Hailing from Corona in Southern California, Casual Friday are a refreshing five-piece power pop-punk outlet.
The band’s first full length album ‘Weekend Forever’ has been three years in the making, during those years the band have found a distinctive sound, taking influences from original pop-punk classics and fusing them with a modern West Coast twist.
Over the course of ten album tracks Casual Friday take us through traditional teenage twenty-something emotive themes with thick skilled riffs and mosh pit ready breakdowns. The dual lead vocals give the band a memorable edge; there’s a great complimentary nature between the twanging accents, with the sprinkling of throaty screams over the album giving a light nod in the direction of A Day To Remember.
The influence of Weezer on this band is undeniable, and that’s no bad thing. Where plenty of newer power pop outfits seem to be merging into one aggravated repetitive noise Casual Friday have a pleasantly traditional, thoughtful sense to their sound.
At 1:51 seconds ‘Direct Deposit’ is the shortest track on the album, and it bubbles in animosity. The opening few seconds almost fool you into believing the upcoming track will be a sad-boy serenade, but with an intense kick of percussion and a snarling vocal the song breaks into nonchalant anger territory, and thrives there. Though the lyrics are sparse it’s the sudden hit of complex guitar solos and riffs which give the track a final layer of emotion.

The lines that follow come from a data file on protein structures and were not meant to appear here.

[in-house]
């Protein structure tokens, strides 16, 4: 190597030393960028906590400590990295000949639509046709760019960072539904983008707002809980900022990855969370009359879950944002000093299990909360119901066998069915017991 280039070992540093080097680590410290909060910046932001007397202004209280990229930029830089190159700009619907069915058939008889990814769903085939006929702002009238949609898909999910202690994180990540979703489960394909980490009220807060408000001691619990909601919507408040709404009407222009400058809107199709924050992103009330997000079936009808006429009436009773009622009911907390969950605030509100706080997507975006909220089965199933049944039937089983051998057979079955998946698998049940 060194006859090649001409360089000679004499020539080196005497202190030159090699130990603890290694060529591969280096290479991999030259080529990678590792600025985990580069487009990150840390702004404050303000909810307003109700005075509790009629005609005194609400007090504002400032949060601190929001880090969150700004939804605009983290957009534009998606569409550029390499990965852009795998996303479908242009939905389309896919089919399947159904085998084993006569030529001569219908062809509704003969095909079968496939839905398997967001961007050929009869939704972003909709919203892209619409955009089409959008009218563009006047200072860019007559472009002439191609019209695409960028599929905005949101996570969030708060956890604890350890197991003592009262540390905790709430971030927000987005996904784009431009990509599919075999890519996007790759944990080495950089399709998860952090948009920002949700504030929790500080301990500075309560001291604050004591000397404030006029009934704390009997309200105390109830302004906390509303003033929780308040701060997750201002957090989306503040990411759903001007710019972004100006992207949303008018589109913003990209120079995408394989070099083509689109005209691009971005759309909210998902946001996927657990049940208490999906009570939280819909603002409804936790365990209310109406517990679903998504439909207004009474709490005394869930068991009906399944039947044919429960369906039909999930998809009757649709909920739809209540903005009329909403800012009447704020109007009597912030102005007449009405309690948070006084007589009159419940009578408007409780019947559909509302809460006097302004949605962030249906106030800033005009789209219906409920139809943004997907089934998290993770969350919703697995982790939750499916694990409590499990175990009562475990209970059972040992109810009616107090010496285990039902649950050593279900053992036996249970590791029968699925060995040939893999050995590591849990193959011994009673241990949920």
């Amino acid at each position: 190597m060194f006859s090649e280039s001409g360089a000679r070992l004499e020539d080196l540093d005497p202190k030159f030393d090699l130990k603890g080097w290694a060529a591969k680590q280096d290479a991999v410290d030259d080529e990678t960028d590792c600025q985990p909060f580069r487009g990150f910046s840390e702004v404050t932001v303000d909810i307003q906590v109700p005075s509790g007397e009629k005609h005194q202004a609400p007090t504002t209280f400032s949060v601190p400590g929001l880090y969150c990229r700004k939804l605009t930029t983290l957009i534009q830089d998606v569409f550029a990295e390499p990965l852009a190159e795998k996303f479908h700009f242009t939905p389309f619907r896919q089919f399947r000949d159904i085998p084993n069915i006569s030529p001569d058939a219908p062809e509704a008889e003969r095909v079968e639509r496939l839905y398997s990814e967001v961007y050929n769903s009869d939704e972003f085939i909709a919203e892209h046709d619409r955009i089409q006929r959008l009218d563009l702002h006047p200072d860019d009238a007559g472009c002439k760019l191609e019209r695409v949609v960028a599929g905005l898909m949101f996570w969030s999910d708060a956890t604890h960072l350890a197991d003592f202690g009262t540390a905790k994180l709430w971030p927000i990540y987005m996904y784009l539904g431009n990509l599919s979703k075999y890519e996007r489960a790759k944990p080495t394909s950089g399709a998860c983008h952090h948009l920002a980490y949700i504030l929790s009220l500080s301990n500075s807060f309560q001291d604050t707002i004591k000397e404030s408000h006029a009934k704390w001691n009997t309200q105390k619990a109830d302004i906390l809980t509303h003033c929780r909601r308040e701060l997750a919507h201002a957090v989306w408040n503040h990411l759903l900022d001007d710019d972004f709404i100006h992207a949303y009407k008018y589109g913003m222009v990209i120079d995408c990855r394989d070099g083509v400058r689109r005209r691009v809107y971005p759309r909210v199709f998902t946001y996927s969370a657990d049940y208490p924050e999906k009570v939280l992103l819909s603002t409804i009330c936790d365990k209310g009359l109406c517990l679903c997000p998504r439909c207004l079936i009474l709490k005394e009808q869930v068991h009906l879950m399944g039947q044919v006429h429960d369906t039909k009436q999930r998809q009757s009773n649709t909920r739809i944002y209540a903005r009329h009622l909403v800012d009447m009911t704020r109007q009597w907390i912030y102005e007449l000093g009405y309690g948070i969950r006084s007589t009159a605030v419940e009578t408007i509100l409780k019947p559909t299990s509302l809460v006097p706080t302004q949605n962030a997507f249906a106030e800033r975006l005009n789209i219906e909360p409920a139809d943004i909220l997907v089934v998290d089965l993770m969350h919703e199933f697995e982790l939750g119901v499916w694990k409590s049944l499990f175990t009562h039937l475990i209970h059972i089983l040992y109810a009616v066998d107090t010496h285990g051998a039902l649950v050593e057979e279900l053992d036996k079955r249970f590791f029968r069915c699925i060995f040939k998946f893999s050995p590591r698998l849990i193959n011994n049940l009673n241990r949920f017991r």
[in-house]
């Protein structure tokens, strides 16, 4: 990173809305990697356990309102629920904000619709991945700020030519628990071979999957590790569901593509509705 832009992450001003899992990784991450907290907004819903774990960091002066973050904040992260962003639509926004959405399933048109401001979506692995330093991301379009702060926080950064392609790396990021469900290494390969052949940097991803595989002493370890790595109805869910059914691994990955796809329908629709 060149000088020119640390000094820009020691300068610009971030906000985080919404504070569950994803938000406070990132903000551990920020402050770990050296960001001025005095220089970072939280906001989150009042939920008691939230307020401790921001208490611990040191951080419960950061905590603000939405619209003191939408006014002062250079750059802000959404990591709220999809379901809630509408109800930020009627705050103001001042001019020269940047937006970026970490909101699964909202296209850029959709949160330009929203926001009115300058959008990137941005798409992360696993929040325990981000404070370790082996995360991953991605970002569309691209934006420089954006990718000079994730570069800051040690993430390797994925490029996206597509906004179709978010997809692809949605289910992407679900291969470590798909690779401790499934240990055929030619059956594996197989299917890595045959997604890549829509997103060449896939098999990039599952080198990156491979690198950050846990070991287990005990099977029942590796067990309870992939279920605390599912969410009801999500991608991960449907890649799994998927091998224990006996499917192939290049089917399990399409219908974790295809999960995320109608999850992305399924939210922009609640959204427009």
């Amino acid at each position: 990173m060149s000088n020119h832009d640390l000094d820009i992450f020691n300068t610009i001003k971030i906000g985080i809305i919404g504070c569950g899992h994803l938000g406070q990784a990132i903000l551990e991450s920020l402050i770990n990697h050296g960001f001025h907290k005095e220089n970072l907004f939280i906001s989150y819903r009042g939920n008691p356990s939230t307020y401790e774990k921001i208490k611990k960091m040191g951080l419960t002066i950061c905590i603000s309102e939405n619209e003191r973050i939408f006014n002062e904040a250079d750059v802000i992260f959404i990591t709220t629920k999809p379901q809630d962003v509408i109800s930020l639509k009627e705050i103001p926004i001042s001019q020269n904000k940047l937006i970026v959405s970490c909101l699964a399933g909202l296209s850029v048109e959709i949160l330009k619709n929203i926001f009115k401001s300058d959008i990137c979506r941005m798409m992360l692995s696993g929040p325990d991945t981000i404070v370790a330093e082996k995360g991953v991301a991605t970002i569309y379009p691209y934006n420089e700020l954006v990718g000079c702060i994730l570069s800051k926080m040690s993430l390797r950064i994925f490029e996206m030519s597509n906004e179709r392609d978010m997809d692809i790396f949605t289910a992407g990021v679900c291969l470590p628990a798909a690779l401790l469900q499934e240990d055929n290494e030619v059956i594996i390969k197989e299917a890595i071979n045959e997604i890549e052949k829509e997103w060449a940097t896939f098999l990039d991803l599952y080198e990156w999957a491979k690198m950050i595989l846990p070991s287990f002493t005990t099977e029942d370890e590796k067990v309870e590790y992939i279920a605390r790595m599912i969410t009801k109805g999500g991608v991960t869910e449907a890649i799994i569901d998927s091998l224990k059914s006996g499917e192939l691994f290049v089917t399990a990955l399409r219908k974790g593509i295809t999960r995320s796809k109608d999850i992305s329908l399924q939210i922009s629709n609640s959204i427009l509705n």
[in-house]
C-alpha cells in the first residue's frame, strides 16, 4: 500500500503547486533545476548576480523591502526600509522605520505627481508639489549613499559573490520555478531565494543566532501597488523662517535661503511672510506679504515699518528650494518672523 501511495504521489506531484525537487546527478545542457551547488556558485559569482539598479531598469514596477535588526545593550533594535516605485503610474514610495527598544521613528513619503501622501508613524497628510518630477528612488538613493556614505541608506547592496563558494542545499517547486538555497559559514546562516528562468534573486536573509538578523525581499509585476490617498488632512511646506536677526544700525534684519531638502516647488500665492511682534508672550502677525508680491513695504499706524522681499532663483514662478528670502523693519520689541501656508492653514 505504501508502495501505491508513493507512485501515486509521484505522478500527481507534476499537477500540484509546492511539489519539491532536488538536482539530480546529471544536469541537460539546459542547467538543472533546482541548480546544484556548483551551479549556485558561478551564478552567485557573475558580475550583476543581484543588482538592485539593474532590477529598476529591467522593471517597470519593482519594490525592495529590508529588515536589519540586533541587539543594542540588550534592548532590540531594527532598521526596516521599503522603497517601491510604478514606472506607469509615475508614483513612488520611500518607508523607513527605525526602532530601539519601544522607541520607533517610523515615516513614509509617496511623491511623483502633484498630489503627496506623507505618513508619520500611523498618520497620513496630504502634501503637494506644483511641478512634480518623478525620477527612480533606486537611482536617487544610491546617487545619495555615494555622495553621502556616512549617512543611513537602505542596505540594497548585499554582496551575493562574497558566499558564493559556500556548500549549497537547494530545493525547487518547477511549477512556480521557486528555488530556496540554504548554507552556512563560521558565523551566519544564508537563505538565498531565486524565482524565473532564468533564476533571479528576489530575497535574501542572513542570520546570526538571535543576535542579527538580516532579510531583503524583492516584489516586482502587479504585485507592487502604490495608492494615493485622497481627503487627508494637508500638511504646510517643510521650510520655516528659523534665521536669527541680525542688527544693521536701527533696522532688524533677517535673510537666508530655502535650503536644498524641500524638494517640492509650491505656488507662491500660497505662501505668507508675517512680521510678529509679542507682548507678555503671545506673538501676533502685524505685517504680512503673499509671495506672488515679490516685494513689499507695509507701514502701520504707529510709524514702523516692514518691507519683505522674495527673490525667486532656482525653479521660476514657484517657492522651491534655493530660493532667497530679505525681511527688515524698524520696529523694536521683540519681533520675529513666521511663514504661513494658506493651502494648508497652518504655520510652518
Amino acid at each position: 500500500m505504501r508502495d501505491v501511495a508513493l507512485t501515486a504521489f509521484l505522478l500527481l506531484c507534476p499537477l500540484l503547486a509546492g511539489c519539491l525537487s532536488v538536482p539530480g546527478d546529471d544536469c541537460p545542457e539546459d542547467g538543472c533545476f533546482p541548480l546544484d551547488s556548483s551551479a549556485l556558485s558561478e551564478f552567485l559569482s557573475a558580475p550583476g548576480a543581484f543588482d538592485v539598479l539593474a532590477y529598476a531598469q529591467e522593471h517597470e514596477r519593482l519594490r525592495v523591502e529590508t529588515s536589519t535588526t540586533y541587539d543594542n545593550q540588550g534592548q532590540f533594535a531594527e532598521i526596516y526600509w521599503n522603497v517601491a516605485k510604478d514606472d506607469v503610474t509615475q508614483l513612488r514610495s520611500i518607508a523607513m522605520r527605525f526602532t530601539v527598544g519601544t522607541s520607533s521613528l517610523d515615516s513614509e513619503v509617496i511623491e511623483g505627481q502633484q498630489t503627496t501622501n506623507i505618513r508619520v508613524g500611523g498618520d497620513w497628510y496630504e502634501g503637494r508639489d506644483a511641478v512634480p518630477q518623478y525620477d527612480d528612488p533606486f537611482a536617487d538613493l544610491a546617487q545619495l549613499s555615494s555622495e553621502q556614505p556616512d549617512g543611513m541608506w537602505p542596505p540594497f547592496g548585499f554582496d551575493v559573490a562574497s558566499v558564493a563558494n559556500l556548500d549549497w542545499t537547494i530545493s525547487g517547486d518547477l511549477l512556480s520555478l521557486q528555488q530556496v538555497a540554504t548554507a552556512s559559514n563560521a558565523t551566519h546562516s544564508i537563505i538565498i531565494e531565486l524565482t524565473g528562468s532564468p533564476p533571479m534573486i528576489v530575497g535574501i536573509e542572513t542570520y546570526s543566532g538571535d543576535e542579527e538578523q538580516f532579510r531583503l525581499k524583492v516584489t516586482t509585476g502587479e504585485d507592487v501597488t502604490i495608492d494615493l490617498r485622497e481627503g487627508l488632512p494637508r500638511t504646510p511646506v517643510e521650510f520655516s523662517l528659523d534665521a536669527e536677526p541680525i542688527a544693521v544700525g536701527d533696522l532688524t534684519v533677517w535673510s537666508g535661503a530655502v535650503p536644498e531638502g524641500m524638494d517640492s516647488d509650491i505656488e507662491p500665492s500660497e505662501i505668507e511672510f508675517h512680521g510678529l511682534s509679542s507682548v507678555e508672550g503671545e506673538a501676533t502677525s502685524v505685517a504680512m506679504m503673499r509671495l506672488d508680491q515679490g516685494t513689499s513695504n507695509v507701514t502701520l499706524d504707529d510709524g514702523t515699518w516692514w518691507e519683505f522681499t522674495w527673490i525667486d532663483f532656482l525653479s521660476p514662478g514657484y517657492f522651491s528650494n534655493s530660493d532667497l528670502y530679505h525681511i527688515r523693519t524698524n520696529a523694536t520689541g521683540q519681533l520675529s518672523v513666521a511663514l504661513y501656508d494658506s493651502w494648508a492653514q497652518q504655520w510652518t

I’m exceedingly partial to self-depreciating messily delivered lyricism and ‘Fomo’ hits that DIY influenced spot perfectly. Though the notion of the lyrical context isn’t anything we haven’t heard before, it’s the delivery over the drawling bass fuelled beat that gives the track an edge of honesty.
Alongside the powerful tones, Casual Friday also have a sunnier, surfer punk infusion to a few tracks (reminiscent of fellow West Coasters’ FIDLAR). ‘Heavy Blinders’ and my album highlight ‘California’ both leave behind the pent-up frustration to make way for a slightly softer sound. ‘California’ layers more complicated irregular melodies and vocals comfortably over each other with ease, using a trail of smart and original lyrical metaphors.
The album’s title track ‘Weekend Forever’, combines an array of typical pop-punk clichés and dusts them with DIY delivery (not dissimilar to Tiny Moving Parts). The consequence is that instead of becoming a rushed high octane middle-finger-to-the-world anthem, it formulates into a genuine party in a basement.
As an album ‘Weekend Forever’ is like viewing modern pop-punk through nostalgia tinted spectacles. The tracks evoke images of bouncing mosh pits, long summer drives and messy party montages. Unlike many recent power punk efforts, despite the pretence of the genre, there’s a distinctively mature sound to Casual Friday – though this release may be their first full length it’s no infantile feat. There’s a feeling that this band has a goal, and their effort on ‘Weekend Forever’ clearly shines through. The intent and delivery across the album is assured and confident, forging tracks that could resonate with plenty of audiences.